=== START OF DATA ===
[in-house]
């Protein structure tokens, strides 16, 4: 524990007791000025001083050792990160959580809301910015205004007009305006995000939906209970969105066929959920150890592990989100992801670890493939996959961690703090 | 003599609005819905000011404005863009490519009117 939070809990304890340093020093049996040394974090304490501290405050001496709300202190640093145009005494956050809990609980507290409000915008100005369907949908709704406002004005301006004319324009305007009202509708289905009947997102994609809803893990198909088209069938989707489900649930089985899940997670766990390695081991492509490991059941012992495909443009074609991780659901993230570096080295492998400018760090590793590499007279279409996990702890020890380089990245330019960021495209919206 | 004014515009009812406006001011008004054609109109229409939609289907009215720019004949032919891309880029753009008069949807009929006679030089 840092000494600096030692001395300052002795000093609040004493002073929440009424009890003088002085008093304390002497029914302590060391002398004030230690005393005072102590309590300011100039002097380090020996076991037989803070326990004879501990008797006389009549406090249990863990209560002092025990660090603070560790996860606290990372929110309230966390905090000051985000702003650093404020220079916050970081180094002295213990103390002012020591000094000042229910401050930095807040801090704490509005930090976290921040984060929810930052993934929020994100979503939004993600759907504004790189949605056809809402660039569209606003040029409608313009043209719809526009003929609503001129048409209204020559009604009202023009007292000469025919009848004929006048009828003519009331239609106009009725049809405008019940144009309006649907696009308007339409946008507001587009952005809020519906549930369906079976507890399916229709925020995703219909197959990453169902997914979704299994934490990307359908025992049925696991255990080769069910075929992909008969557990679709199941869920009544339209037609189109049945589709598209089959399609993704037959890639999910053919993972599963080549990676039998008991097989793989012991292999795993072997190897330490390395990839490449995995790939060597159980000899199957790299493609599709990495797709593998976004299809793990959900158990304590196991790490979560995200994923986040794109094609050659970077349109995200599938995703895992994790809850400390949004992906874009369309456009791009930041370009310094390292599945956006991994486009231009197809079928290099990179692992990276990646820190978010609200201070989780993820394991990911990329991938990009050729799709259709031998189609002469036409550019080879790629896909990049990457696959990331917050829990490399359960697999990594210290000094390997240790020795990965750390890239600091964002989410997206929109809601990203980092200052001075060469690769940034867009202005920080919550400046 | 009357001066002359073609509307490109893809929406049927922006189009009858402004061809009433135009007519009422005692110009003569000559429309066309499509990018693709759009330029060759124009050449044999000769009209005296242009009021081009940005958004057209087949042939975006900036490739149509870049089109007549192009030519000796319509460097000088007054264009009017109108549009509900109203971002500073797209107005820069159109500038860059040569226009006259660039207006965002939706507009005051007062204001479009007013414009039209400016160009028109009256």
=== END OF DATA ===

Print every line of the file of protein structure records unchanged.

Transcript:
[in-house]
């Protein structure tokens, strides 16, 4: 524990007791000025001083050792990160959580809301910015205004007009305006995000939906209970969105066929959920150890592990989100992801670890493939996959961690703090 | 003599609005819905000011404005863009490519009117 939070809990304890340093020093049996040394974090304490501290405050001496709300202190640093145009005494956050809990609980507290409000915008100005369907949908709704406002004005301006004319324009305007009202509708289905009947997102994609809803893990198909088209069938989707489900649930089985899940997670766990390695081991492509490991059941012992495909443009074609991780659901993230570096080295492998400018760090590793590499007279279409996990702890020890380089990245330019960021495209919206 | 004014515009009812406006001011008004054609109109229409939609289907009215720019004949032919891309880029753009008069949807009929006679030089 840092000494600096030692001395300052002795000093609040004493002073929440009424009890003088002085008093304390002497029914302590060391002398004030230690005393005072102590309590300011100039002097380090020996076991037989803070326990004879501990008797006389009549406090249990863990209560002092025990660090603070560790996860606290990372929110309230966390905090000051985000702003650093404020220079916050970081180094002295213990103390002012020591000094000042229910401050930095807040801090704490509005930090976290921040984060929810930052993934929020994100979503939004993600759907504004790189949605056809809402660039569209606003040029409608313009043209719809526009003929609503001129048409209204020559009604009202023009007292000469025919009848004929006048009828003519009331239609106009009725049809405008019940144009309006649907696009308007339409946008507001587009952005809020519906549930369906079976507890399916229709925020995703219909197959990453169902997914979704299994934490990307359908025992049925696991255990080769069910075929992909008969557990679709199941869920009544339209037609189109049945589709598209089959399609993704037959890639999910053919993972599963080549990676039998008991097989793989012991292999795993072997190897330490390395990839490449995995790939060597159980000899199957790299493609599709990495797709593998976004299809793990959900158990304590196991790490979560995200994923986040794109094609050659970077349109995200599938995703895992994790809850400390949004992906874009369309456009791009930041370009310094390292599945956006991994486009231009197809079928290099990179692992990276990646820190978010609200201070989780993820394991990911990329991938990009050729799709259709031998189609002469036409550019080879790629896909990049990457696959990331917050829990490399359960697999990594210290000094390997240790020795990965750390890239600091964002989410997206929109809601990203980092200052001075060469690769940034867009202005920080919550400046 | 009357001066002359073609509307490109893809929406049927922006189009009858402004061809009433135009007519009422005692110009003569000559429309066309499509990018693709759009330029060759124009050449044999000769009209005296242009009021081009940005958004057209087949042939975006900036490739149509870049089109007549192009030519000796319509460097000088007054264009009017109108549009509900109203971002500073797209107005820069159109500038860059040569226009006259660039207006965002939706507009005051007062204001479009007013414009039209400016160009028109009256």